Putting Interest To Work for You Rather Than Against You

Many people are paying hundreds or thousands of dollars more than their original loan amounts because of interest. Unfortunately, many of those people accept interest as the cost of borrowing and using another person’s money. If all of those borrowers understood how interest works, they could be making money rather than paying more and more to lenders.

Calculating loan interest

Understand What Interest Is and How It Works

The first step to reversing this cycle is understanding what interest is and how it works. Lenders calculate a percentage of the money they loan. The borrower pays that percentage, in addition to an amount of the principal, each month. However, sometimes the interest amount is high enough that monthly payments only go toward the interest amount. This means the principal amount of debt isn’t getting lower. The borrower continues to make payments on a consistent loan amount.

Lenders aren’t necessarily trying to trick borrowers out of their money. Interest is often charged as a guarantee that borrowers will pay the loan amount back. You can think of interest as a way to compensate the lender for making some money available. There are three main factors involved when determining how much interest you’ll pay:

  • The interest rate associated with the loan
  • The amount of the loan principal
  • How long it takes you to repay the loan

You can save a lot of money by paying more than the minimum payment on your debts each time you make a payment.

Make Extra Payments

You can also make a lot of progress toward paying off the principal and the interest when you make biweekly loan payments. Here’s an example of how this works on your mortgage: Your lender probably set up your loan with 12 mortgage payments over a year. If you cut that payment in half and pay every two weeks instead, you’ll end up making an additional payment. However, you will also “trick the system” into letting you pay some of the principal.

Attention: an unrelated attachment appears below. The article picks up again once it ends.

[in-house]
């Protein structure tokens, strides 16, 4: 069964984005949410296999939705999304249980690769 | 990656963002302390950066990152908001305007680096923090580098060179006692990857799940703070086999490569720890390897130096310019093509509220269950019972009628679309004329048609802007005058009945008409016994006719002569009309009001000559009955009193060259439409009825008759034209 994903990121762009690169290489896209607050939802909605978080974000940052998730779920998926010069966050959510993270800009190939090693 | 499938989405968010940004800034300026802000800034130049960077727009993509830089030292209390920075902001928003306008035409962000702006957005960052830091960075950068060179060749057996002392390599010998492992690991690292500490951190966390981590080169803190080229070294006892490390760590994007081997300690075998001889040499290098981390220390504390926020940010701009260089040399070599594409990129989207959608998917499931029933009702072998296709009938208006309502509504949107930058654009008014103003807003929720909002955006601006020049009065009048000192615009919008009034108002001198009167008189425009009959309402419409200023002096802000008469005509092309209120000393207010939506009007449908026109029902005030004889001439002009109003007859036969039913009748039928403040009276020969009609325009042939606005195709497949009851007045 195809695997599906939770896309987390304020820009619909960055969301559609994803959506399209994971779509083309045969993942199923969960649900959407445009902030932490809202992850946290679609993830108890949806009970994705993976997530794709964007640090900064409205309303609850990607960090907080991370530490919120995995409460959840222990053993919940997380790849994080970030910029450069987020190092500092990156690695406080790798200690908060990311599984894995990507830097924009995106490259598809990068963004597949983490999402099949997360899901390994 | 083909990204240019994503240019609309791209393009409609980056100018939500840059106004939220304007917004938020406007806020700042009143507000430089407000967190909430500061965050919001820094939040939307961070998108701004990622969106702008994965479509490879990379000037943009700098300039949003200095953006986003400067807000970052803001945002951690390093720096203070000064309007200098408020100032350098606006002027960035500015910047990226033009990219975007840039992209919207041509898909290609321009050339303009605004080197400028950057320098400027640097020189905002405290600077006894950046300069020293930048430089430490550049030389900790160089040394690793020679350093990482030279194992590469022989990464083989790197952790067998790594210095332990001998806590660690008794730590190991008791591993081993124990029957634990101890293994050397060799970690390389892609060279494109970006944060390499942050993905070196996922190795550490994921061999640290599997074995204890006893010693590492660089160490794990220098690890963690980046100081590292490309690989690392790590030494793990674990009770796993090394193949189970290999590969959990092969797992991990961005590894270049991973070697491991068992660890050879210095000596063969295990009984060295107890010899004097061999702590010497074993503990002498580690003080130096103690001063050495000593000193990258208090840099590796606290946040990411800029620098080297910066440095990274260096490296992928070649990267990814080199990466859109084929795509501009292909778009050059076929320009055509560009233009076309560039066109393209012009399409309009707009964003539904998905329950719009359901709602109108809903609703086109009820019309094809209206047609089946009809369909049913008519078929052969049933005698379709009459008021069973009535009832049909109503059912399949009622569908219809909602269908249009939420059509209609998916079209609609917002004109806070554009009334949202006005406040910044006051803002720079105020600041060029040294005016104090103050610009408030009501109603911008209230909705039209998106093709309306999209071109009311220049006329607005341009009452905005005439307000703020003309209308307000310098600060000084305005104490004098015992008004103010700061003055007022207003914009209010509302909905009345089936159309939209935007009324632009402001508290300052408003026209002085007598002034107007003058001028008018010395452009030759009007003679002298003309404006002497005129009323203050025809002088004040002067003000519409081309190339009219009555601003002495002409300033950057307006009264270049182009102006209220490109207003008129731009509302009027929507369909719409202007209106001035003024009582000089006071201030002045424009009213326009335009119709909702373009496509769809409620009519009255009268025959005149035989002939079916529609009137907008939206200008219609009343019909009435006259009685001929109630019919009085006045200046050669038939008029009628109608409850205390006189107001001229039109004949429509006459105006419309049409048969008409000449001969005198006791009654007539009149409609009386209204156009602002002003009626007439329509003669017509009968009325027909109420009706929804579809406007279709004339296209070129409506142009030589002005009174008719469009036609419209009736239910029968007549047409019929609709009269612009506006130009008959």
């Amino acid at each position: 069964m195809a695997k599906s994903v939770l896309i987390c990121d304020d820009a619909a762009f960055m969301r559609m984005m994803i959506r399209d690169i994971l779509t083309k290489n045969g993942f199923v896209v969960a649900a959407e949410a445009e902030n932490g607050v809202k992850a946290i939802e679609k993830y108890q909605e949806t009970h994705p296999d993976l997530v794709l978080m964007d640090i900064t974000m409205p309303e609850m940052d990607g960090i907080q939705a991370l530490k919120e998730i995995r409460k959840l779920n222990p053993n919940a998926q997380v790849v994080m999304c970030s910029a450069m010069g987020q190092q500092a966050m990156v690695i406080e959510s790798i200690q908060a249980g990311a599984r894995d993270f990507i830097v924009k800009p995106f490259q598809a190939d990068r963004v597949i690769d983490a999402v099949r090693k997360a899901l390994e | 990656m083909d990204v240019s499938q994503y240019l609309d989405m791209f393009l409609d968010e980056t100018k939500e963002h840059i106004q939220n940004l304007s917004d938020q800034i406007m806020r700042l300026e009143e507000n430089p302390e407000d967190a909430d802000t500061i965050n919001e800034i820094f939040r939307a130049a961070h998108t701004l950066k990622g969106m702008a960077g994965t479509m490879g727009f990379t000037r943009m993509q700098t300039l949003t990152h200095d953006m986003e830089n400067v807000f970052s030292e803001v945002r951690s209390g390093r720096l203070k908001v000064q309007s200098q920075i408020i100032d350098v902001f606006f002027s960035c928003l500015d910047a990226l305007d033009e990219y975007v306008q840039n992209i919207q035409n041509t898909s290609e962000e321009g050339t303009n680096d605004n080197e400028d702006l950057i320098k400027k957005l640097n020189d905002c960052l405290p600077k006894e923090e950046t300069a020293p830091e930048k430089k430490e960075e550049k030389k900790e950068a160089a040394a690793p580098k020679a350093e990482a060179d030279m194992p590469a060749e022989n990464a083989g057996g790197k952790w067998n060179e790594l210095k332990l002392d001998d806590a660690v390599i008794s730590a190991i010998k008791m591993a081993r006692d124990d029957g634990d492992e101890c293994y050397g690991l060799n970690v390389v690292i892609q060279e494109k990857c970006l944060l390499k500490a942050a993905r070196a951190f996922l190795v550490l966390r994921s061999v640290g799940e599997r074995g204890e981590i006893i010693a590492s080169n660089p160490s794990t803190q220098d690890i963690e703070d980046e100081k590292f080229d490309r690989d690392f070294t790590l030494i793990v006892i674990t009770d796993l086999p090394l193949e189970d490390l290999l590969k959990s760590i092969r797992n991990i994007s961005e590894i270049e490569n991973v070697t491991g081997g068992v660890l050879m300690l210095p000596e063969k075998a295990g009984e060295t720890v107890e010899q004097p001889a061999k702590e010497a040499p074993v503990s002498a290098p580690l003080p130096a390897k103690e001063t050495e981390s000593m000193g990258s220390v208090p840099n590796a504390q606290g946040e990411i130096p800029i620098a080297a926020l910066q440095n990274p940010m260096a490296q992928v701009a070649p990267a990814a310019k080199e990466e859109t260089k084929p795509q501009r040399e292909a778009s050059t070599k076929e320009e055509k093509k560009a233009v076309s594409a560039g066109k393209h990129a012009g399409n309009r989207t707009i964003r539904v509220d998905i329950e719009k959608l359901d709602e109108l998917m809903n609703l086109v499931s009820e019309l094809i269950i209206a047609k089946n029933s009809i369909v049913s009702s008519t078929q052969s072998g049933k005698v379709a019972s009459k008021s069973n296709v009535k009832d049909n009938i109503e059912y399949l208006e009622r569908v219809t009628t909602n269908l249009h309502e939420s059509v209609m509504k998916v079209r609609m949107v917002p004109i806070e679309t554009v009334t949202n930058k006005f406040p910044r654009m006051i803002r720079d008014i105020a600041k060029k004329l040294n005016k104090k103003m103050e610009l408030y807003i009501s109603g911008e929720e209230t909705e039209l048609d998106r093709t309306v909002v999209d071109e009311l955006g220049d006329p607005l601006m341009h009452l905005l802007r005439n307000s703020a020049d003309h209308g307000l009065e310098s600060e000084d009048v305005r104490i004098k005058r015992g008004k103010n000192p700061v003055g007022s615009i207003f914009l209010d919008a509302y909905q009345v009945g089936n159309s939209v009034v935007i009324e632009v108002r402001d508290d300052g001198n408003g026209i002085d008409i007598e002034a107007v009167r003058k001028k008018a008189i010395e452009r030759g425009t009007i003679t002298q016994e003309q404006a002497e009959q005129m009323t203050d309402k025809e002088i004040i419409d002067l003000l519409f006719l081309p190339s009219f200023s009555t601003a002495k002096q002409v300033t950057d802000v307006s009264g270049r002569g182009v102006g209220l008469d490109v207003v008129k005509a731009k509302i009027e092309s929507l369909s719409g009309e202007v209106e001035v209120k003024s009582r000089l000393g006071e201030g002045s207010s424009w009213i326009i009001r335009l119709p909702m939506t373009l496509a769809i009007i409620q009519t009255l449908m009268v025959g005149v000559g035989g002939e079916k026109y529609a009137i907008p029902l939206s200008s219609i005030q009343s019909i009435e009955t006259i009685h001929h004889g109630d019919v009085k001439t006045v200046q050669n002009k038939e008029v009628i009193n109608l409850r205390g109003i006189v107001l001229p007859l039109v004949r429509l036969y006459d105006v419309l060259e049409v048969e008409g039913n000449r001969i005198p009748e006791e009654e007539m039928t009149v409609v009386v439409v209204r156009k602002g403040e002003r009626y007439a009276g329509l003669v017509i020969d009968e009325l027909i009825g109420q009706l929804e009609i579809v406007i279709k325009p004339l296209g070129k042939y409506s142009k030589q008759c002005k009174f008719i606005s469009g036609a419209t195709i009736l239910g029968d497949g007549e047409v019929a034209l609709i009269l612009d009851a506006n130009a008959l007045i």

Avoid Paying Interest

In some situations, you may avoid paying interest at all. Take a look at your credit card debt. If you limited your spending to what you could pay off in total each month, you wouldn’t end up paying more because of interest. You’ll actually increase the amount of money you’re eligible to borrow, and this will improve your credit score.

If you’re not quite ready to pay off the entire loan, research a zero-interest balance transfer. You can move the balances that are building up interest (that you’ll eventually have to repay) to a loan without interest. Be careful when researching these lenders; some are more reputable than others. Ask about the payoff terms, so you don’t end up paying all that interest or any fees for paying the loan off early.

Understand Financial Terms

Research terms that bankers, lenders, and financial experts use. The more you know about these financial terms, the better you’ll be prepared to make wise decisions about your money:

  • Amortization
  • Annual equivalent rate
  • Asset
  • Capital gains
  • Compound interest
  • Compounding frequency
  • Credit report
  • FICO score
  • Simple interest

As you come to understand these terms and how each affects your finances, you may learn more about how to avoid paying interest and how to start earning interest. You can start by requesting a credit check and learning to understand everything listed on your credit report.

Learn How To Invest

There are some great ways for beginners to start investing. You may already have some savings in a bank account or a couple of CDs. You may have dipped your toes into stocks and bonds. Your next step may involve purchasing some real estate. Your home is a good asset once you’ve paid off the mortgage and built up some equity. If you can handle some extra work, you may want to look into owning rental properties.

One of the best ways to make interest work for you is through passive income. Check out fixed annuities, residual and royalty income sources, rental units, mortgage refinancing, and reverse mortgages. Just be sure to thoroughly research the pros and cons of each of these options.

Ultimately, the more you know about how loans, interest, and investing work, the better you can plan for and improve your financial future. Get rid of your debts, put money into savings, and then invest, so that interest is a way to earn money rather than spending it.


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